27 Jun 2023
Gender, Community & Inclusion
Research & Analysis
Posted27 Jun 2023
I completed the last week of my internship with LEI last week, and it feels as though the three months with them have flown by. Over the course of my internship I have been pushed to gain exposure to many of the different facets of the land tenure and administration process and have come to realise just how inextricable the link between land administration and international development is.
Most recently I have been assisting one of my colleagues by conducting research on the links between development, land tenure and climate change. The intersection between the three is more pronounced than I would have thought and has made me realise just how central land tenure is to achieving development outcomes, climate change outcomes, and conversely, how climate change efforts can affect development and land tenure. For example, some of my research indicated that often climate change adaptation and mitigation practices – those being actions which either reduce the risk of climate impacts on the land, or help the landholder adapt to the effects of climate change – are often only available to those with formally recognised land ownership. This leaves those who have informal tenure – that which is not legally recognised in the jurisdiction’s land administration system – vulnerable. The vulnerability boils down to the fact that farmers or land dwellers are only likely to invest in climate smart agriculture (‘CSA’) or sustainable land management (‘SLM’) practices if they are sure that they will be the ones to reap the benefits from those investments, which may take many years to become fruitful. For those with insecure tenure, making a longer-term investment, in, for instance, agroforestry, is not logical as they may have their land stripped from them before the benefits of their investment are felt – due to an inability to defend their rights to land. They therefore have less incentive to protect themselves from the effects of climate change – both present and future. This is, however, not to say that those with informal tenure do not act as good stewards of the land they inhabit. It is just that in the absence of a perceived sense of tenure security, landholders not have the same incentives to invest in the long term climate resilience of their land where they cannot guarantee they will see out the benefits of such an investment.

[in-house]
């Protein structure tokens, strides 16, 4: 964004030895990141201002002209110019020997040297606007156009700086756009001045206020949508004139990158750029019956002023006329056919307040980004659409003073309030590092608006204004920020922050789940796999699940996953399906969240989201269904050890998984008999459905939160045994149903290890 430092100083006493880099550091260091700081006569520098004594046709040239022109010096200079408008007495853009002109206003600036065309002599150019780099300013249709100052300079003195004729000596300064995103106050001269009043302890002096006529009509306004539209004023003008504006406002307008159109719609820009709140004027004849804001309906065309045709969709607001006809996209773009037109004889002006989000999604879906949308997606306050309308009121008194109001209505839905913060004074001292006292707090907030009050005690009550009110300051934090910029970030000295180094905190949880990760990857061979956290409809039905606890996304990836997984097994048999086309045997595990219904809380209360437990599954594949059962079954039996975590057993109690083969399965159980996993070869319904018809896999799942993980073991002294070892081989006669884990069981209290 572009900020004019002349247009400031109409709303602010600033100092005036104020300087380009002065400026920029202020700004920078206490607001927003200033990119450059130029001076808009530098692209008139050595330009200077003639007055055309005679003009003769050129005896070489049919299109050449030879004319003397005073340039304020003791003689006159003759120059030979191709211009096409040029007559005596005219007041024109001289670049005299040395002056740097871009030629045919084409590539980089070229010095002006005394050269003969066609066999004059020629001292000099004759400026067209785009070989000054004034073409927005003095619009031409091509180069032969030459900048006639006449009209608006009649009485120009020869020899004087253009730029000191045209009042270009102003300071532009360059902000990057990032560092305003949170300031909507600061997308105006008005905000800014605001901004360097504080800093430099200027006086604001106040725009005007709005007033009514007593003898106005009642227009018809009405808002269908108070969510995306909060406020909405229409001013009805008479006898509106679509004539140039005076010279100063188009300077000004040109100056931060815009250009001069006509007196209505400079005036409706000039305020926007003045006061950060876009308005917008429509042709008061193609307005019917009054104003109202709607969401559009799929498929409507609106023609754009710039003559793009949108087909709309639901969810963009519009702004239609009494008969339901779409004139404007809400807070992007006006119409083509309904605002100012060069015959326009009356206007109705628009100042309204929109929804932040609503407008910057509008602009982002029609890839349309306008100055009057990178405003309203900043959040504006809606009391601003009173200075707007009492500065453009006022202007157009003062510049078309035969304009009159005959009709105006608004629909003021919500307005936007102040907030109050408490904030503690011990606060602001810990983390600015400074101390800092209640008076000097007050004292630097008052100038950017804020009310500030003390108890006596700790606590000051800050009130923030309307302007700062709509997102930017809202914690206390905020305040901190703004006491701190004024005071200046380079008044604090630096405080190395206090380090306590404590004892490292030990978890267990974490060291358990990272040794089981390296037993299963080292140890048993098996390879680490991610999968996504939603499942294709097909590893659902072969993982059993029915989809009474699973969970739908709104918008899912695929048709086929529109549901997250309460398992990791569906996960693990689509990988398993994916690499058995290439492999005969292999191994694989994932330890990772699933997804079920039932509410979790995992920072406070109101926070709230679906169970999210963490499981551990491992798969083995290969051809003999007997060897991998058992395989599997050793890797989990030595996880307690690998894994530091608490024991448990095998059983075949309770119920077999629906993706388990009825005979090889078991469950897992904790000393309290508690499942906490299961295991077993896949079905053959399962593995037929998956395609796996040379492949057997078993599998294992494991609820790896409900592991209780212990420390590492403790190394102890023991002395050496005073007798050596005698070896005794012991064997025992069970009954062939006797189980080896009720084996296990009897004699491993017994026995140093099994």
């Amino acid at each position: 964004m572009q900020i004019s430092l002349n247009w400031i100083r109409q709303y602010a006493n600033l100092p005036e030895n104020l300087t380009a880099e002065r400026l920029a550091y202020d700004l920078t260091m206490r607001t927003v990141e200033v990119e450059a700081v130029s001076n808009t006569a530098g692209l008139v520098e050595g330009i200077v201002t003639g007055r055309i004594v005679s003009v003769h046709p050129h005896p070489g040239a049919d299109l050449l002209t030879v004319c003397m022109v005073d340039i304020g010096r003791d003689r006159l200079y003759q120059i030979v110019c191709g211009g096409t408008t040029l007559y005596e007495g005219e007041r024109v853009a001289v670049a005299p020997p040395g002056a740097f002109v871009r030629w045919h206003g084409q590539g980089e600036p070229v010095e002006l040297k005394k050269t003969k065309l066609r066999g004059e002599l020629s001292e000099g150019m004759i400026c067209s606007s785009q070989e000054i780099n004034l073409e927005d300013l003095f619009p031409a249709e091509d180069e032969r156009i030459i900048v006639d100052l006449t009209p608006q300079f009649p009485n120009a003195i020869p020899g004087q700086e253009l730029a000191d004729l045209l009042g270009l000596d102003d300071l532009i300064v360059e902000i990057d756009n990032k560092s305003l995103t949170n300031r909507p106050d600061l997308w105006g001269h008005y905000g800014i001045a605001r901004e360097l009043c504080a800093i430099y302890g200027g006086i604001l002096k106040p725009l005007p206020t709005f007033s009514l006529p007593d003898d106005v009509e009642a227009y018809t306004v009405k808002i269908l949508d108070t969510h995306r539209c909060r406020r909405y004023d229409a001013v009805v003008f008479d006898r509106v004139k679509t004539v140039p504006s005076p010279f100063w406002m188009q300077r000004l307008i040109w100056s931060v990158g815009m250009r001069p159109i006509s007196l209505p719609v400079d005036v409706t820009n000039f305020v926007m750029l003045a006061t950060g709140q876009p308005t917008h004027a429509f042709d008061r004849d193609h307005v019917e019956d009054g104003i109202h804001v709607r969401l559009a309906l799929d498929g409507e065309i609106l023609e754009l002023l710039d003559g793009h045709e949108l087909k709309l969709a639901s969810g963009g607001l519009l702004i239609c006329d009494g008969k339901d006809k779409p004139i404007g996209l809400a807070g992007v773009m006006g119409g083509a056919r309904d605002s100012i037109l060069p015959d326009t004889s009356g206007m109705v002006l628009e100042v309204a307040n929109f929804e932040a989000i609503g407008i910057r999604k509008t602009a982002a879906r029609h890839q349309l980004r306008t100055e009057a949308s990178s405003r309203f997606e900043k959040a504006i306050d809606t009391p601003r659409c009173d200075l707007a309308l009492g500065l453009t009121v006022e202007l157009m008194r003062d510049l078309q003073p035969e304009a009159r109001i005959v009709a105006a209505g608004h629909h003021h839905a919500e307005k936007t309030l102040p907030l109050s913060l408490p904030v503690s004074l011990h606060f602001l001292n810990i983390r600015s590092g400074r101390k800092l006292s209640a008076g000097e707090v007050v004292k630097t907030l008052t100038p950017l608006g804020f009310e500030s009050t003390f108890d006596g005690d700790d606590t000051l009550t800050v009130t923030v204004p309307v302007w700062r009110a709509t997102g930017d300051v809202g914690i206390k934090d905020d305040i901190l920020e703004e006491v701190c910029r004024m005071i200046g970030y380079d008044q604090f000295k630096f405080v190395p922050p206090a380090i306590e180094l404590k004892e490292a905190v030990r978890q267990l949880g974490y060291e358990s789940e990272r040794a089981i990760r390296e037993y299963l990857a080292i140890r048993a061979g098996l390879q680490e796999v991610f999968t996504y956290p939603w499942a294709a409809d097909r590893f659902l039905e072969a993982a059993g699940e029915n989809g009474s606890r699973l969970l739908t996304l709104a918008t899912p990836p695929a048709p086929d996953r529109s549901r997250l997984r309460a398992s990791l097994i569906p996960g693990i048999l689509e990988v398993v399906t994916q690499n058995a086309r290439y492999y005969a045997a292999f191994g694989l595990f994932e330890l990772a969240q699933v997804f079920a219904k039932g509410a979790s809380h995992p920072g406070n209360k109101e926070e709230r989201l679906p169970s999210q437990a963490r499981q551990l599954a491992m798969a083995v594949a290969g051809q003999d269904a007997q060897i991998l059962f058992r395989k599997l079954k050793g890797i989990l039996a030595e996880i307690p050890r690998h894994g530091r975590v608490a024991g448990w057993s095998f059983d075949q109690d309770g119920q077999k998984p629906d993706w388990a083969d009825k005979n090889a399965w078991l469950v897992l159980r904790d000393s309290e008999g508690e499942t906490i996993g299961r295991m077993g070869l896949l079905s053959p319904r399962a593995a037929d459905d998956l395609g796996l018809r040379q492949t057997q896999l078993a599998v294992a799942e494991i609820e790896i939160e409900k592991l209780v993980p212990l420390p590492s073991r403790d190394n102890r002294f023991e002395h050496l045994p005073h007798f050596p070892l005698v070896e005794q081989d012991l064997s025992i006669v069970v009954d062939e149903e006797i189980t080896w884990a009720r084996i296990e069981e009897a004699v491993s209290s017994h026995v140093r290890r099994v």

There are also opportunities in the climate/land space for farmers or forest dwellers to economically benefit from contingent funding schemes. These involve large carbon producers who have exceeded their greenhouse gas emission targets under the Paris Agreement and thus seek investment in reforestation and afforestation projects. These schemes allow carbon producers to ‘trade’ carbon with forest owners. While this can be a very beneficial opportunity in terms of its developmental potential for forest owners, particularly where forests are located in developing countries, many of the schemes are only available to those with secure or legally recognised tenure. This risks unregistered landholders, including indigenous communities, at best: not receiving the funding to maintain and improve their land, and at worst: having their land stripped from them by more powerful elite players attracted to the donorship. Land tenure security is therefore critical to ensuring an equitable approach to climate change mitigation and adaptation efforts.
I was also recently invited to observe part of the project design phase for some work LEI is doing in Ethiopia. I was given the opportunity to read up on the context, relevant land laws, and previous project progress to understand how it got to where it is today, and current challenges and obstacles to be overcome in delivering results. Observing the way that work is compiled, edited and refined provided very valuable insight into the more technical elements of the consulting process.
I am so grateful to the LEI team for taking me on as an intern. I feel as though I have gained so much knowledge, insight and considerably refined my problem-solving and writing skills. Being able to work with industry leaders who are highly passionate and knowledgeable has been such a rewarding experience and one I am truly lucky to have experienced. All of the opportunities to read, research, sit in on meetings, observe, contribute and receive feedback have been so valuable. What this experience has taught me more than anything is that my journey in this space is just beginning. I still have six months left of my undergraduate degree which I hope to finish in November. Afterwards, I am considering either furthering my studies or obtaining further work experience to gain the requisite skills to begin a career in the international law space.
In spirit of reconciliation, Land Equity International acknowledges the Traditional Custodians of country throughout Australia and their connections to land, sea, and community. We pay respects to their Elders past and present and extend that respect to all Aboriginal and Torres Strait Islander people.